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“The next revolution in power systems is probably coming in distribution,” speaker Ignatio Pérez-Arriaga said in the March 3 energy policy seminar.
For a long time, Pérez-Arriaga noted, changes in the electricity system seemed to occur primarily in the areas of large-scale generation and transmission, with local distribution being a matter of maintaining wires to support simple one-way flows of electricity to customers. However, this picture is changing with the growing importance of distributed energy generation like rooftop photovoltaics, energy storage, and the use of demand response.
With these changes in mind, Pérez-Arriaga is investigating whether there is the potential to develop “Distributed Energy Systems“ that would use information and communication technologies to enhance the value of individual distributed energy resources. For example, aggregating individual intermittent resources to provide a service to the power system with economic value, as operating reserves.
A focus of Pérez-Arriaga’s talk was the regulatory changes that might be necessary in a world of Distributed Energy Systems. From a regulatory point of view, there are a number of problems with the current system that would need to be addressed, he explained. One well-known problem is with current tariff design, which Pérez-Arriaga described as “totally inadequate” for future network users. This problem will only be exacerbated to the extent that distributed energy requires additional investments in the distribution infrastructure. A significant growth in distributed PV energy, for example, is likely to require distribution line upgrades to handle the increased amount of energy flowing along the distribution lines. Other investment needs may include devices like smart meters and protective equipment for lines with multiple power sources.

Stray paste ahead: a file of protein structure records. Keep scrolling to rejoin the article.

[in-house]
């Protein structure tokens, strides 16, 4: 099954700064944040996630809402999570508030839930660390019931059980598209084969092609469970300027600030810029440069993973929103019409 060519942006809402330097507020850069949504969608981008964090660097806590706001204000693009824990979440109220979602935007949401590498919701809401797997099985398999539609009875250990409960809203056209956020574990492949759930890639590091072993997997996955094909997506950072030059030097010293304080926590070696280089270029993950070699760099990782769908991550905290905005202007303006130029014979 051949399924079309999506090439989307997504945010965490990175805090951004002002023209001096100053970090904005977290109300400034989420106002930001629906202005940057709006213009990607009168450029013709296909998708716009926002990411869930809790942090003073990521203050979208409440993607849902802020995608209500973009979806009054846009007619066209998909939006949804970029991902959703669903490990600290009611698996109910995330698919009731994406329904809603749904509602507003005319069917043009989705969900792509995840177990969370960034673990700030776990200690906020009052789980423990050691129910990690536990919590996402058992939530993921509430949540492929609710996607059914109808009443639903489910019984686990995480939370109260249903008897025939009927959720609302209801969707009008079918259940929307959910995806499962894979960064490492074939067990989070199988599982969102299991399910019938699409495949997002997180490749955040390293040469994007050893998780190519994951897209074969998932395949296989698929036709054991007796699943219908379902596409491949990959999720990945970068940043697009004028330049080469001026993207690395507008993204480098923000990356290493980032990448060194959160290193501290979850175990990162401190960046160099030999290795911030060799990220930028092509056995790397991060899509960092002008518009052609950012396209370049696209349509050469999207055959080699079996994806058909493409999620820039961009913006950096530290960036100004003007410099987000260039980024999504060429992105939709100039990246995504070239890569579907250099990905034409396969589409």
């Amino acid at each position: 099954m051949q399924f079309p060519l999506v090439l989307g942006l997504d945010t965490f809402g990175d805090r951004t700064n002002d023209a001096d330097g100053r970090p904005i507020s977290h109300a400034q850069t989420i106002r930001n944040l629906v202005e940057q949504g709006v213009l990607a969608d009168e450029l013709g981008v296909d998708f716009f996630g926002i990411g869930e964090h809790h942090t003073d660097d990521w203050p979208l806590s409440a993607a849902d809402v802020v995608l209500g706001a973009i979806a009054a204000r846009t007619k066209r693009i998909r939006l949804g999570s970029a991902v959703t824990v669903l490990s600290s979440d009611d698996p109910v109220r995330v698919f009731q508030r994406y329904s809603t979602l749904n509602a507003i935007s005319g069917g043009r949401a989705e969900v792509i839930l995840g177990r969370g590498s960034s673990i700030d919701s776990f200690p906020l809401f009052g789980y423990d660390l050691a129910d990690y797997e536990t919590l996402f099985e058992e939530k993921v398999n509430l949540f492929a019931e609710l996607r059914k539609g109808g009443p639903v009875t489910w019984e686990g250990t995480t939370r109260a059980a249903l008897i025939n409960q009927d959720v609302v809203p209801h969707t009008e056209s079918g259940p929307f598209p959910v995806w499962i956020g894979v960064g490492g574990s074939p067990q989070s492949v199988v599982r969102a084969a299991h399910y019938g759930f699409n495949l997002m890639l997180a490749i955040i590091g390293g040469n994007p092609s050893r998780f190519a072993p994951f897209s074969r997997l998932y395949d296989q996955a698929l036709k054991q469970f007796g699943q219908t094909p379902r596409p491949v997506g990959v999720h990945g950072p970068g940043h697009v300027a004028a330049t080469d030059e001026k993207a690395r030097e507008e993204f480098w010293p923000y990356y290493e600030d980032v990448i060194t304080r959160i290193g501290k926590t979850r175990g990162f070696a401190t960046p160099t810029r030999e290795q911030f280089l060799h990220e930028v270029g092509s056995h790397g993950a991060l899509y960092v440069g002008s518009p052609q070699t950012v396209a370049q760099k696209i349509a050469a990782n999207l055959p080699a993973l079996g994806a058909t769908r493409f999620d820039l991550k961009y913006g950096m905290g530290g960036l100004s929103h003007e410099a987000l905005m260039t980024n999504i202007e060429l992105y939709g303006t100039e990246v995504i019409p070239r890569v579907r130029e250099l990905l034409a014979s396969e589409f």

In order to accommodate these new demands, Pérez-Arriaga suggested a system in which charges are based on actual costs associated with how individual users interact with the system and their individual profiles withdrawing and injecting power to the grid. Other changes that may be needed are changes to incentivize distribution utilities to pursue innovation and to enable them to interact in a more sophisticated bi-directional way with independent system operators and wholesale energy markets.
Pérez-Arriaga spoke as part of the Kennedy School’s Energy Policy Seminar Series. The Energy Policy Seminar Series is jointly sponsored by the Energy Technology Innovation Policy research group of the Belfer Center on Science and International Affairs and by the Consortium for Energy Policy Research of the Mossavar-Rahmani Center on Business and Government.